Culture Tips for Tango Geraniums By Harvey Lang

The Tango series of zonal geraniums offers an array of flower colors, from soft lavenders and pinks to bold reds and violets, and they look great in a variety of container sizes.

Tango geraniums are characterized by their attractive darkfoliage, very good branching and compact-medium vigor. Like most zonalgeraniums, they are easy to grow if growers pay attention to the criticaldetails of production. These include providing the correct light and temperaturefor good plant and root development, keeping the plants well-fed, effectivelyusing growth regulators and taking care of major insect pests and diseases.


Have transplanting crews ready to go, and try to minimize thetime that cuttings are sitting around. Cuttings that sit around for severaldays, whether in boxes or in the propagation area, tend to stretch, developleaf yellowing, and they are susceptible to fungal root rot. If cuttings can’tbe transplanted immediately, then get them out of their boxes and lay them outon racks or benches to provide good air circulation. If receiving varietiesfrom different suppliers or breeders, try to handle these groups of cuttingsseparately to avoid confusion and to minimize the spread of bacterial diseasesthat occasionally come in with cuttings.

Tango geraniums do great with temperatures of 72° F dayand night for the first several weeks of cropping to achieve optimum growth androot development. Most Tango varieties are not vigorous growers, so it’sespecially critical early in the crop to keep those night temperatures warm toestablish a strong root system and encourage growth and basal branching. Theresults will include a reduced crop time and faster turns, less Botrytis andfungicide applications, strong roots, and high-quality plants that will dobetter for the consumer. These benefits outweigh the increased fuel costs forachieving high night temperatures. More moderate temperatures (i.e., 72-75°F day and 66-68° F night) can be used during the last half of production asthe plants mature and begin to develop flowers.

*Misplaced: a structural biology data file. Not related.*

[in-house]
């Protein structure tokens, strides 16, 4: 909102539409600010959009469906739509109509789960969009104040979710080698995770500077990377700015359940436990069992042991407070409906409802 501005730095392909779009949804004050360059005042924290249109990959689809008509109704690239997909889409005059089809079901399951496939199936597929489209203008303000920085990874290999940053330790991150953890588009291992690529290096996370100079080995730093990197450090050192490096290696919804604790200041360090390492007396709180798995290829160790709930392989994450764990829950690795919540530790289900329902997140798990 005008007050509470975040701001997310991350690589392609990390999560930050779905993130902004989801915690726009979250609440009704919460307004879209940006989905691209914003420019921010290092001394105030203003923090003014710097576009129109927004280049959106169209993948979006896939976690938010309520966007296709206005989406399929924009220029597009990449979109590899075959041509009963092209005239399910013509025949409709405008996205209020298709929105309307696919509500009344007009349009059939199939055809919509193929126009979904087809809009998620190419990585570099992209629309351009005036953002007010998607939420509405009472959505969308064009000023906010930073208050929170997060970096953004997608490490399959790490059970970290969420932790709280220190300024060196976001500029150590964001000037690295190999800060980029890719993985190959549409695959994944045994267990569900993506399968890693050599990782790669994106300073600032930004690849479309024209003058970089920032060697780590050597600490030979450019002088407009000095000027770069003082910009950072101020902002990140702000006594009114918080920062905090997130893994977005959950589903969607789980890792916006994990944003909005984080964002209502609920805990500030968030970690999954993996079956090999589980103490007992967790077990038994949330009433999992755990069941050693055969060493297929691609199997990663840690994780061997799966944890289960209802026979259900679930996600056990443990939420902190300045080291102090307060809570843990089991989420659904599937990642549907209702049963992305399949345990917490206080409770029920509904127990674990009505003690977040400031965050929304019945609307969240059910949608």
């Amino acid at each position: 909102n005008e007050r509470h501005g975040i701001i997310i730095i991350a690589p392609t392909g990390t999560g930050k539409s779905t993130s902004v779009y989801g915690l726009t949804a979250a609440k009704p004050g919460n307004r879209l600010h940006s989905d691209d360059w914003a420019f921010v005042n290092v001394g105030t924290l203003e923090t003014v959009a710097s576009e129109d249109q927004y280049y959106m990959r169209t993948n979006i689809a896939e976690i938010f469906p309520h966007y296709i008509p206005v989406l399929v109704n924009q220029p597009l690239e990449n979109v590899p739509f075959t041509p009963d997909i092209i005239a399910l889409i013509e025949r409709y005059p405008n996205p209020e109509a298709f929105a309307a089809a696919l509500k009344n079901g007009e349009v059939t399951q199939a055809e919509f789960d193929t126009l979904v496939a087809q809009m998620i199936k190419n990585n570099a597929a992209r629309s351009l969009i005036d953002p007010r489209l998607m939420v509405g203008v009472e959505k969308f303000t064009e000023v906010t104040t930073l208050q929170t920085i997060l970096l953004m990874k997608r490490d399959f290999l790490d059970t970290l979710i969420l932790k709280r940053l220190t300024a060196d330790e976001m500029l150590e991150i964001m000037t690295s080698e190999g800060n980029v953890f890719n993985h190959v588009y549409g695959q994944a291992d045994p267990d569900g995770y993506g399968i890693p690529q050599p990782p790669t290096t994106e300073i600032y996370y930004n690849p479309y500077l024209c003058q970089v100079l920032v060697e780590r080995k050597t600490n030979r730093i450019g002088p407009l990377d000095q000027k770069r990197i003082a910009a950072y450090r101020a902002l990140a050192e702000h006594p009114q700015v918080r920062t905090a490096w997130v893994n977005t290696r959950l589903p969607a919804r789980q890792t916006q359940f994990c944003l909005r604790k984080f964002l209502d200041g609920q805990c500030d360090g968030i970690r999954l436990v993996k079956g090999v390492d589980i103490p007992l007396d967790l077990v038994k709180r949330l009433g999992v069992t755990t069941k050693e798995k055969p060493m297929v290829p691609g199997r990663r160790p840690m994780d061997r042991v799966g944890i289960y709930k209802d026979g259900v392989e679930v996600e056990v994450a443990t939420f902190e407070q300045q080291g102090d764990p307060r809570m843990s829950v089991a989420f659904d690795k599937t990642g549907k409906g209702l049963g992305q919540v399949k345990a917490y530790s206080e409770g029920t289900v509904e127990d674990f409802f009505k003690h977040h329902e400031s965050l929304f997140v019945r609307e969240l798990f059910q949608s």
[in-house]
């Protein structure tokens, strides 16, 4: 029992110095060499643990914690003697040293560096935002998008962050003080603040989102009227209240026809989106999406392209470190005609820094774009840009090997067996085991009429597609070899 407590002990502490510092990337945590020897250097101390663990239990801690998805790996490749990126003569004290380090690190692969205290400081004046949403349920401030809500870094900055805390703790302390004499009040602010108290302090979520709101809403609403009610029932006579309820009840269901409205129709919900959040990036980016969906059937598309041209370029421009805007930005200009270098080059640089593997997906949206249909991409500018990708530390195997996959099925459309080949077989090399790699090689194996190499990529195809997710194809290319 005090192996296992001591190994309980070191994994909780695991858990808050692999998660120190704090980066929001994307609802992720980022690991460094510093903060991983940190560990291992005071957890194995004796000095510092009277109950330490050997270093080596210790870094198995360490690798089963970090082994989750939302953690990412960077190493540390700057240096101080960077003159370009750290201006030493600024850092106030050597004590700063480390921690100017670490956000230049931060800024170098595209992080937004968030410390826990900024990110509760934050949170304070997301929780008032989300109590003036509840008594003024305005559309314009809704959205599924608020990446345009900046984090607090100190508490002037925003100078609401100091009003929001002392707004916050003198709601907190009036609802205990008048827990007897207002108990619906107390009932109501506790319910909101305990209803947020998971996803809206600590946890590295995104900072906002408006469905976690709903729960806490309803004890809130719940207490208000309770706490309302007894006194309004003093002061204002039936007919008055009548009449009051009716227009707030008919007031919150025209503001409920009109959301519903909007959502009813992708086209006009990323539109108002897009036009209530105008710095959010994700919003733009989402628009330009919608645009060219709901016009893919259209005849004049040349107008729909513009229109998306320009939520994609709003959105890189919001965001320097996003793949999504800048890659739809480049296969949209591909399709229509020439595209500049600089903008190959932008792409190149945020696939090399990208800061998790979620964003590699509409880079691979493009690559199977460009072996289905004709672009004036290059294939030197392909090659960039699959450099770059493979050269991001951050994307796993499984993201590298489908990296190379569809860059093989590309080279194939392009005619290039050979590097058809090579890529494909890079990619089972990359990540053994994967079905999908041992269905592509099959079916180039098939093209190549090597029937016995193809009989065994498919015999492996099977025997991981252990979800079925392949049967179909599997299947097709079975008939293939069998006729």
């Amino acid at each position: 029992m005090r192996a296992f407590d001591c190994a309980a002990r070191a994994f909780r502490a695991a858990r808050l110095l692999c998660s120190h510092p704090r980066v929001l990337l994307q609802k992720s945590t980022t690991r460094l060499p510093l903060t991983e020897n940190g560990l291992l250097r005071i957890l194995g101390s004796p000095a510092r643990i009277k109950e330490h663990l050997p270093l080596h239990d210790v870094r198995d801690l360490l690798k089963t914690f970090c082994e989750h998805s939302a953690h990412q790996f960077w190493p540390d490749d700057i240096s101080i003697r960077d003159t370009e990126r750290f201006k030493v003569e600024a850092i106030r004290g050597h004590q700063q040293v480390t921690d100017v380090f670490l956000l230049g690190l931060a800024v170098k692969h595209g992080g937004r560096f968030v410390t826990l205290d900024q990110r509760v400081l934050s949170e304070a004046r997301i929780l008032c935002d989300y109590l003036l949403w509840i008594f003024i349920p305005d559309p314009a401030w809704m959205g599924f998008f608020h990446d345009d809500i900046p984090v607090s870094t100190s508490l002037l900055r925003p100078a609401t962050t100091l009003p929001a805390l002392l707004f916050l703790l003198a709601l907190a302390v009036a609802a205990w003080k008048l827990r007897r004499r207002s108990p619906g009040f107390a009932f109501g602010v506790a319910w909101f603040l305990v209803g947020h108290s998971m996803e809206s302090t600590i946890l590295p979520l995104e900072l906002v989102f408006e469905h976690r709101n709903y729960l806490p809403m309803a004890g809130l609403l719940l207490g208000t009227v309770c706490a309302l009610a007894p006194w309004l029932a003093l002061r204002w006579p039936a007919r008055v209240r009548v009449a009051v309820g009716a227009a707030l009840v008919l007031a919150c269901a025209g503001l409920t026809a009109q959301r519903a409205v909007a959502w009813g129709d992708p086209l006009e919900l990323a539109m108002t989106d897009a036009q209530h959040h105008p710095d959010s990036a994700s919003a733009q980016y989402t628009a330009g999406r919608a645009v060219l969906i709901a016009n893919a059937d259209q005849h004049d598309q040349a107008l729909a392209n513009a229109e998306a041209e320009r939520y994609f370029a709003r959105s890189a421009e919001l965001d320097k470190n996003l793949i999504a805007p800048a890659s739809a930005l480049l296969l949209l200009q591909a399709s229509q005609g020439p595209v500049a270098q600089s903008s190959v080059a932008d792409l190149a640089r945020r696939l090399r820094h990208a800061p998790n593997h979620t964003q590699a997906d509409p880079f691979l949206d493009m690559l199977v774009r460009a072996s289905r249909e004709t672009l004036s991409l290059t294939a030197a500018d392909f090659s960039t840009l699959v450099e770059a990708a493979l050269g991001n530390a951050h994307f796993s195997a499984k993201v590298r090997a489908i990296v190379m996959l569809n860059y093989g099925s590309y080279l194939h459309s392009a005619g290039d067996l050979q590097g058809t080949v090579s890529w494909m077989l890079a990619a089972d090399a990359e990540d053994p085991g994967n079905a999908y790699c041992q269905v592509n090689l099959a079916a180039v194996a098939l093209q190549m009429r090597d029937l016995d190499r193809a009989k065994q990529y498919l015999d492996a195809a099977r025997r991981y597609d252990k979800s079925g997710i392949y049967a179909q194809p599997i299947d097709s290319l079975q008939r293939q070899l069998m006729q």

Growing on

Optimum light levels for production of Tango zonal geraniumsare between 3,500 and 5,000 foot-candles. The plants can tolerate higher levelsif day temperatures in the greenhouse are kept below 75° F. Hanging othercrops directly above zonal geraniums can reduce light intensity andsignificantly reduce growth and flowering. If baskets need to be hung above thecrop, try to minimize the number of baskets and make sure the shadows moveacross the benches and are not stationary.

To produce nicely mounded plants that are highly branched,plants should be sprayed with Florel at 350 ppm about 10-14 days afterplanting. Plants at this time should be well-established, actively growing andunder no moisture or temperature stress. Most compact Tango varieties, or thosegrowing in small pots with a fast turn-round time, usually only need one Florelapplication. More medium-vigorous varieties (Tango, Tango White, Lavender,Lavender Pink, etc.) or those growing in larger containers do well with two oreven three applications applied about 7-10 days apart. Stop using Florelapproximately 6-8 weeks before sale since Florel aborts flower buds and keepsthe plant more vegetative. If growth control is needed in the later stages ofproduction, use Cycocel sprays at 750-1,000 ppm. Try to avoid very late spraysof growth retardants to prevent small flower heads on short flower stalks.

Keeping the pH above 6.0 is critical for maximizing growthand preventing iron and manganese toxicity. Alternating ammonium-containingfertilizers (such as 20-10-20, 15-16-17, 15-15-15, 20-9-20) with thosecontaining primarily calcium, magnesium and potassium nitrate will produceexcellent plants and help to moderate pH swings. Start fertilizing with 250-275ppm nitrogen and try to keep the EC of the potting mix around 2.0-2.5 mS/cm (insaturated extract) throughout production.

Pests and Diseases

Tango geraniums have relatively few insect and diseaseproblems compared to many other greenhouse crops, although growers might runacross problems during various stages of production. Thrips can attack anddamage flowers and should be controlled as plants go into flowering. Aphids canbecome severe if the plants have not been scouted regularly or have not beentreated with Marathon or another systemic insecticide. Use good IPM practicesand effective chemical sprays to take care of these insects before they get outof control.

The main diseases to watch out for are Botrytis leaf blightand Pythium root rot. Botrytis can be prevented with good air movement,removing dead or dying leaves, high night temperatures and watering early inthe day to minimize leaf wetness. Using sprays of Decree, Daconil, Heritage orSextant (as a replacement for Chipco 26019) have been shown to help controlBotrytis. The best prevention for Pythium is to drench with Subdue Maxx, Trubanor Alliette periodically and avoid over-watering.

Harvey Lang

Harvey Lang is technical adviser at Fischer USA. He may be reached by phone at (303) 415-1466 or E-mail at

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